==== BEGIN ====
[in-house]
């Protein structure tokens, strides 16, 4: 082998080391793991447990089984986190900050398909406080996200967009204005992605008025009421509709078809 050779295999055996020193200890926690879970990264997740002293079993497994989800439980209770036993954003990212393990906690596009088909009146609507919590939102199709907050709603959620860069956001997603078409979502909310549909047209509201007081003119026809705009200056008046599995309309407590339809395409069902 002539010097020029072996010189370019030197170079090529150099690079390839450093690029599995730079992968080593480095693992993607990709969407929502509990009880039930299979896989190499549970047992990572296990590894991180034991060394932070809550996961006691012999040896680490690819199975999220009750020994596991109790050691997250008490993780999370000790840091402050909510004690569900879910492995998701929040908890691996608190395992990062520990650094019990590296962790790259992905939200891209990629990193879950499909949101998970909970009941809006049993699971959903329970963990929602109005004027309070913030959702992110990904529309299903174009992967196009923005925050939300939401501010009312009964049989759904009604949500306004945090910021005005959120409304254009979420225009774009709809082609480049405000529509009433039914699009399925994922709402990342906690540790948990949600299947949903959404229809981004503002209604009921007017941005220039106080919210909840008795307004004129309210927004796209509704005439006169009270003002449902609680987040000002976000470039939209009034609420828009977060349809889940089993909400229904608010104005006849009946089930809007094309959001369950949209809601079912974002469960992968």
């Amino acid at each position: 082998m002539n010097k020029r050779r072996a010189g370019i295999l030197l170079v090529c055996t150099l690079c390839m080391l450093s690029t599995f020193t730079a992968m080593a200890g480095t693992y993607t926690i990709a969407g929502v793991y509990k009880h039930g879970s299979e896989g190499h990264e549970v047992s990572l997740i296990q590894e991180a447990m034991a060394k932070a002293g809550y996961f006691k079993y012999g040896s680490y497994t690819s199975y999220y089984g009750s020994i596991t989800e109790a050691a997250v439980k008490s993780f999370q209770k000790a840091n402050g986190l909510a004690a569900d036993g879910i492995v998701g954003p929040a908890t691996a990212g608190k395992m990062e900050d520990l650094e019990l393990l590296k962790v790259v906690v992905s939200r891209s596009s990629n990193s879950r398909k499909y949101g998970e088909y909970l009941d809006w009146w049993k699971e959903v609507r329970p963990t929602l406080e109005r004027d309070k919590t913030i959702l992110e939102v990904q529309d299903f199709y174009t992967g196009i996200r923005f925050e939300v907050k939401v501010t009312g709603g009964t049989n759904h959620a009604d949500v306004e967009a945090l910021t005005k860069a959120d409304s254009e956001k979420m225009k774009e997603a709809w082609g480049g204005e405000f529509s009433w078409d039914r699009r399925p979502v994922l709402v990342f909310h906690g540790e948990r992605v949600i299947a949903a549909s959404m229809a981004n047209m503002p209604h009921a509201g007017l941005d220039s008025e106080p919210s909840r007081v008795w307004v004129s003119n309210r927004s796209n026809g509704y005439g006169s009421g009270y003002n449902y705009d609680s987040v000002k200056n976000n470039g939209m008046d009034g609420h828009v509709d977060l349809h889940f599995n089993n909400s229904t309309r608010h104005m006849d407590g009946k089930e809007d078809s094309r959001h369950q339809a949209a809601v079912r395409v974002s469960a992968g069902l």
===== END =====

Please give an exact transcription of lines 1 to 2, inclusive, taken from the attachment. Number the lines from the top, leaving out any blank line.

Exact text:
[in-house]
């Protein structure tokens, strides 16, 4: 082998080391793991447990089984986190900050398909406080996200967009204005992605008025009421509709078809 050779295999055996020193200890926690879970990264997740002293079993497994989800439980209770036993954003990212393990906690596009088909009146609507919590939102199709907050709603959620860069956001997603078409979502909310549909047209509201007081003119026809705009200056008046599995309309407590339809395409069902 002539010097020029072996010189370019030197170079090529150099690079390839450093690029599995730079992968080593480095693992993607990709969407929502509990009880039930299979896989190499549970047992990572296990590894991180034991060394932070809550996961006691012999040896680490690819199975999220009750020994596991109790050691997250008490993780999370000790840091402050909510004690569900879910492995998701929040908890691996608190395992990062520990650094019990590296962790790259992905939200891209990629990193879950499909949101998970909970009941809006049993699971959903329970963990929602109005004027309070913030959702992110990904529309299903174009992967196009923005925050939300939401501010009312009964049989759904009604949500306004945090910021005005959120409304254009979420225009774009709809082609480049405000529509009433039914699009399925994922709402990342906690540790948990949600299947949903959404229809981004503002209604009921007017941005220039106080919210909840008795307004004129309210927004796209509704005439006169009270003002449902609680987040000002976000470039939209009034609420828009977060349809889940089993909400229904608010104005006849009946089930809007094309959001369950949209809601079912974002469960992968």